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A PH company receives US money to build up to 3GW of wind energy.

The US government’s grant allocation to a local company to build up to three gigawatts of wind generating capacity gave the Philippines’ effort to enhance the proportion of renewable energy among its sources a boost.

US Secretary of State Antony J. Blinken stressed the value of intergovernmental cooperation at a briefing on Saturday when discussing issues like the effects of climate change.

For instance, he claimed that the Philippines “is particularly vulnerable to dealing with increasingly stronger typhoons, excessive rainfall, rising temperatures, and rising sea levels.”

“This is a threat that, by definition, cannot be resolved by one nation or one administration acting alone. We must all work together to combat it, and making investments in clean energy is one extremely effective way to do so, he said.

Aboitiz Renewable Inc. received a grant from the US Trade and Development Agency (USTDA) so that it could conduct a feasibility study for the construction of an offshore wind project with a maximum capacity of three gigawatts.

“Over time, that project will generate 3,000 megawatts or more of sustainable energy annually. To put it in perspective, Blinken noted that 3,000 megawatts of sustainable energy would be sufficient to power almost two million poles.

According to information from the US Department of State, the USTDA has funded a number of projects involving distributed energy, smart grids, renewable power generation, and energy storage technologies.

According to the report, the agency has completed 33 energy-related projects in the Philippines that US companies claim have resulted in exports to the US worth more than $557 million.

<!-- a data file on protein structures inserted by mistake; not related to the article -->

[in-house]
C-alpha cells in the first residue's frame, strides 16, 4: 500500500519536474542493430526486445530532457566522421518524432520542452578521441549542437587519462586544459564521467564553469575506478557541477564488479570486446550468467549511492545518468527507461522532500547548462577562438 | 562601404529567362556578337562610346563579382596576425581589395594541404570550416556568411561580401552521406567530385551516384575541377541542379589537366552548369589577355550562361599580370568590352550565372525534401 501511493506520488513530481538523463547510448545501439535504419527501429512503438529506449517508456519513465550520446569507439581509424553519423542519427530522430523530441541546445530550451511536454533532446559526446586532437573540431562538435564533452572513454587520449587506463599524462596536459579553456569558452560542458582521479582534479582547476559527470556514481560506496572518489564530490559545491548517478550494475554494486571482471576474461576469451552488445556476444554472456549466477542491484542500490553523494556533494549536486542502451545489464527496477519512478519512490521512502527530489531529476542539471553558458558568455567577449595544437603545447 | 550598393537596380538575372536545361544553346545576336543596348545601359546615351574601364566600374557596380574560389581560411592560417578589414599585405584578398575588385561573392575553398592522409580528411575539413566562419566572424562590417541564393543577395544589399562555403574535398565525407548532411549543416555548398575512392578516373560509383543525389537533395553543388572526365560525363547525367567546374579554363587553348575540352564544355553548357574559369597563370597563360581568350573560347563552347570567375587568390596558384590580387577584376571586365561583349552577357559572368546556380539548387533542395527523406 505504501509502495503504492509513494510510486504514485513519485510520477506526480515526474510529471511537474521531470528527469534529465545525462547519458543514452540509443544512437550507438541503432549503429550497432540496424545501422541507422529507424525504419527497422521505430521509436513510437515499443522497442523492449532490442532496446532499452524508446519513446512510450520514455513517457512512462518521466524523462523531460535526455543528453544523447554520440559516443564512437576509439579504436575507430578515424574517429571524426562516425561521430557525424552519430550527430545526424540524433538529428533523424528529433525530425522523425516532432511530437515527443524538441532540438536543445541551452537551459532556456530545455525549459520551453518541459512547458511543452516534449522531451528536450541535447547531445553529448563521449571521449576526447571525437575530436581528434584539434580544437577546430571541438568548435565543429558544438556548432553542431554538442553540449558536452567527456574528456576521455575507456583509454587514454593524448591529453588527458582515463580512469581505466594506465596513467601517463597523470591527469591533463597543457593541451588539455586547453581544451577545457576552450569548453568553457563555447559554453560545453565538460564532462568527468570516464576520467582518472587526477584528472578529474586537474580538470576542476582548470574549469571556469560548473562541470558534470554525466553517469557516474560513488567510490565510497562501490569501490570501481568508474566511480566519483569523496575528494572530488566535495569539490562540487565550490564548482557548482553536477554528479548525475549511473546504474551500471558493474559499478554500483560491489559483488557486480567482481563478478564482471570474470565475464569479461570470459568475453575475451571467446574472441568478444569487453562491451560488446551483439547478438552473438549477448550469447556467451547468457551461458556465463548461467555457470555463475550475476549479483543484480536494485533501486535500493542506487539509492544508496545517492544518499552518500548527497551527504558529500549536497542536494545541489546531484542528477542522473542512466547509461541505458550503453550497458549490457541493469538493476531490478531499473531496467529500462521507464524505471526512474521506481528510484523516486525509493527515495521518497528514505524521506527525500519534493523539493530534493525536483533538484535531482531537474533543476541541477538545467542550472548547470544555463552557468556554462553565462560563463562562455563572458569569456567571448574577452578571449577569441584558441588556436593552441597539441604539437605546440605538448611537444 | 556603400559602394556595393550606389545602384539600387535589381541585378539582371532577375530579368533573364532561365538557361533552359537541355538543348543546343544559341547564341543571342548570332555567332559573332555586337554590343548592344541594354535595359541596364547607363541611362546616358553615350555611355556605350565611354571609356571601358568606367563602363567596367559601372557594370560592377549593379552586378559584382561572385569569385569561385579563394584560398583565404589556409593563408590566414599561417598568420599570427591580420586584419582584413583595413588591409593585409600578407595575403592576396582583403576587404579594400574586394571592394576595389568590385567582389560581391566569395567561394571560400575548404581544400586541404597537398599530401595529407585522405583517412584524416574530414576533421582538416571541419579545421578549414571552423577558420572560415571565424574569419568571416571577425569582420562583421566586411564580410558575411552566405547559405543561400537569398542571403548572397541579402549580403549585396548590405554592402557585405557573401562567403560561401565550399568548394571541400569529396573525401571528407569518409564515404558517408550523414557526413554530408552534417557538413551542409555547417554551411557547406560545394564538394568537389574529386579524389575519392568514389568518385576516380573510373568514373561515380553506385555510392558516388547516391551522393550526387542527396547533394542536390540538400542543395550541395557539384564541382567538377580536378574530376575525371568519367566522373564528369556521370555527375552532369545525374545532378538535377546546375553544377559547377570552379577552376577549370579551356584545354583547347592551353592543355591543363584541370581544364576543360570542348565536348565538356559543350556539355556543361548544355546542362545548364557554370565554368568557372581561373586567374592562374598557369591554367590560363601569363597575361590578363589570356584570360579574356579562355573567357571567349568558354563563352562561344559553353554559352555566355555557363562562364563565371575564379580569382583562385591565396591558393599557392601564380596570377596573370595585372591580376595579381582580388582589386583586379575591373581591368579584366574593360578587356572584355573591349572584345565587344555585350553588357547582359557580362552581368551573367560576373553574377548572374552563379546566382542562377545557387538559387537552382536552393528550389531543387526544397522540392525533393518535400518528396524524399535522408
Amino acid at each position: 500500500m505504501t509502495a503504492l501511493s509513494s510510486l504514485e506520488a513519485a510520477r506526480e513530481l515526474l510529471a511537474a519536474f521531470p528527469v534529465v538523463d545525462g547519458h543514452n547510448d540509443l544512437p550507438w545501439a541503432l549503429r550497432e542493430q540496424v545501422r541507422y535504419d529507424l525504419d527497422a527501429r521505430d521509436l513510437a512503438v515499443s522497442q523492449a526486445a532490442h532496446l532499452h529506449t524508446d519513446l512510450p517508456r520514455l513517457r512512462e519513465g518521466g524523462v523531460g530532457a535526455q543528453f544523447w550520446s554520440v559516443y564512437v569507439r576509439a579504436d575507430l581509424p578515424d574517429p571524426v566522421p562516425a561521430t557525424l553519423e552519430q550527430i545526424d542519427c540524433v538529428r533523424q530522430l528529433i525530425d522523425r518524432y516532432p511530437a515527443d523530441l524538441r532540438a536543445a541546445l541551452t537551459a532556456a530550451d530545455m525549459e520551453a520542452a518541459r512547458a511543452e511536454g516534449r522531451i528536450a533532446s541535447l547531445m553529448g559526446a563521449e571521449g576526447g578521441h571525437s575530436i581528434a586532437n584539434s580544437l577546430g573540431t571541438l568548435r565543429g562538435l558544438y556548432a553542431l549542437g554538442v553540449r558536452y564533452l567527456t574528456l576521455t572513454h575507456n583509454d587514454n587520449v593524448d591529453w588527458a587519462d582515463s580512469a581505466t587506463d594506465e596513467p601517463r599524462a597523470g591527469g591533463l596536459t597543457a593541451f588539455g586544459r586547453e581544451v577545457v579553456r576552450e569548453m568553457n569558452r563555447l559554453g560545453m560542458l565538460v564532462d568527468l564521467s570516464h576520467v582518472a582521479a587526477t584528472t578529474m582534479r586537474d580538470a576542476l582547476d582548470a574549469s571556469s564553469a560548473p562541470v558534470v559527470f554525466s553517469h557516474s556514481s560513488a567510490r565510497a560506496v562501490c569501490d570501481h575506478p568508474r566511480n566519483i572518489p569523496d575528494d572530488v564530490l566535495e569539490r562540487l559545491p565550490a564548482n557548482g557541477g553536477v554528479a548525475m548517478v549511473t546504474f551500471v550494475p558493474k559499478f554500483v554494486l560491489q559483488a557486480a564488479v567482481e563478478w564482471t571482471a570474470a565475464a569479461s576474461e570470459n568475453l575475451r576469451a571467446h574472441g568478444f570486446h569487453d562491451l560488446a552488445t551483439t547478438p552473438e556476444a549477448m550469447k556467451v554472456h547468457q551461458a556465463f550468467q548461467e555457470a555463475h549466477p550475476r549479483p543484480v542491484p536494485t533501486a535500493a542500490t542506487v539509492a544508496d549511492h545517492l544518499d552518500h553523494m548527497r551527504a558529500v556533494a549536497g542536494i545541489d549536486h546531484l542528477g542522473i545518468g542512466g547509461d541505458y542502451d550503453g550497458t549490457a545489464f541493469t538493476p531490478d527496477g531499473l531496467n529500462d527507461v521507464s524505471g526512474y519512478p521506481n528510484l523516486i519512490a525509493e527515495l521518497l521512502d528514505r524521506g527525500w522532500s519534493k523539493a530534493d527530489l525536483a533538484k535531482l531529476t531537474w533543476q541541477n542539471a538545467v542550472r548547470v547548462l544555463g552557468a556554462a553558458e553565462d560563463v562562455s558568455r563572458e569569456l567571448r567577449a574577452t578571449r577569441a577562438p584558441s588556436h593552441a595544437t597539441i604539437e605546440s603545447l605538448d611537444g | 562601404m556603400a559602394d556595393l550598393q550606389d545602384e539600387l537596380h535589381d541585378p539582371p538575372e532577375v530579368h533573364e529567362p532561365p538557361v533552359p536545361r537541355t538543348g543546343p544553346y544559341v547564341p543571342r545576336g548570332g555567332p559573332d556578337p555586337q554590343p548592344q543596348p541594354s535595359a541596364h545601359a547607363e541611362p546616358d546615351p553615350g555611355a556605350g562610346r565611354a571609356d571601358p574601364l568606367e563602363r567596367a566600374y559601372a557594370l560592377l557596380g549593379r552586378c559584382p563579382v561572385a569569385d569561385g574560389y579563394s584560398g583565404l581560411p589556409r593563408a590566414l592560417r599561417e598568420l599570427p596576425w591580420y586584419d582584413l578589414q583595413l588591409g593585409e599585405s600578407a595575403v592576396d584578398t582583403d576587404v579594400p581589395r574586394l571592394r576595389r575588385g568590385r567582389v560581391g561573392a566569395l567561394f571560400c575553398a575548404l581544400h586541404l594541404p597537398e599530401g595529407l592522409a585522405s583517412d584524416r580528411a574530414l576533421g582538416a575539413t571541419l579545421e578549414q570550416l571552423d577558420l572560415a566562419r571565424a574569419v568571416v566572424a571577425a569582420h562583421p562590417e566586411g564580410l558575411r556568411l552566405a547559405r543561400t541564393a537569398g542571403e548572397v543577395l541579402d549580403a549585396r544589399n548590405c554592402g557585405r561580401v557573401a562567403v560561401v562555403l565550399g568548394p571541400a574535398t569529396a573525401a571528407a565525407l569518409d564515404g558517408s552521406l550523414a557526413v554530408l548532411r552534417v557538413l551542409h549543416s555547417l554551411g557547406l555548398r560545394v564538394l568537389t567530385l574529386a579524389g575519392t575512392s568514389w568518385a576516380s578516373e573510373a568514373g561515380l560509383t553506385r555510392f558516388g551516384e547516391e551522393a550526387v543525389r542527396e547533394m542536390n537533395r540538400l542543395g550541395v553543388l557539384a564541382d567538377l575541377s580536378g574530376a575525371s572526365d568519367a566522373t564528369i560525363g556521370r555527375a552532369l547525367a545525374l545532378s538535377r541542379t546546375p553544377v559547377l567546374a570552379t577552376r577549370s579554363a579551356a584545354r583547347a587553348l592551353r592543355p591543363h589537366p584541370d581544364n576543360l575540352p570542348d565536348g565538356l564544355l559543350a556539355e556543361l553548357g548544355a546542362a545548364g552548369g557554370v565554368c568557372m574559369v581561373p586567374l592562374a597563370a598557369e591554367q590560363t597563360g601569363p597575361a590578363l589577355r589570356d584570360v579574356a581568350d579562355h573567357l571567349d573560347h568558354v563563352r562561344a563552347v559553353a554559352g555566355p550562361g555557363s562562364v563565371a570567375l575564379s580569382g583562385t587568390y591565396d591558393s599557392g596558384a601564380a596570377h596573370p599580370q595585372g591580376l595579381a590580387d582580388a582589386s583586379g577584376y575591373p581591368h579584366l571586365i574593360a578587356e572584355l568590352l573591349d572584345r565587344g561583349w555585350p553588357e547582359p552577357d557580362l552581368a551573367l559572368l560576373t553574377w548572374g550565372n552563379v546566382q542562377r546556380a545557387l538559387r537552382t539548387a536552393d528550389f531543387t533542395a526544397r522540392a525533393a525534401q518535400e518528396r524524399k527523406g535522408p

According to Blinken, the US government will support the Philippines’ initiative to obtain 35% of its energy mix from RE by 2030 and 50% by 2040.

He claimed that the funding for a feasibility study on wind energy in the nation will play a significant role in assisting the government in realizing its ambitions to utilize the nation’s RE potential.

“We want to encourage more financial support for wind energy. In the Philippines, that sector has enormous growth potential, he noted.

Jose Manuel Romualdez, the Philippine ambassador to the US, noted during the ceremony that the US government had been one of the Philippines’ most reliable sources of assistance and support.

“We need to focus on the underlying [cause] of the problem and explore solutions that will have [a] major impact in the long run,” he said. “Beyond the humanitarian help and catastrophe response.”

The Biden administration’s decision to rejoin the historic Paris Agreement, which sets national greenhouse pollution caps in an effort to keep global warming below two degrees Celsius, is applauded by the Philippine government, he claimed.

He claimed that the choice “reaffirmed the United States’ highest degree of commitment to measures to combat climate change.”

Romualdez added, “And we are proud and appreciative for the ongoing relationship in this regard.

He pointed out how opportune the most recent funding was for a feasibility study on a wind power project in the Philippines.

“The Aboitiz Renewable Incorporated,” he continued, “which we believe will translate to new and better wind energy infrastructure that will offer Filipino families affordable, high-quality, and sustainable electricity from forests in the near future.”

Romualdez stated that the nation’s offshore wind potential is approximately 178 gigawatts, citing World Bank projections.

“We should harness it,” he continued, “in order to considerably contribute to addressing the nation’s rising energy need.”


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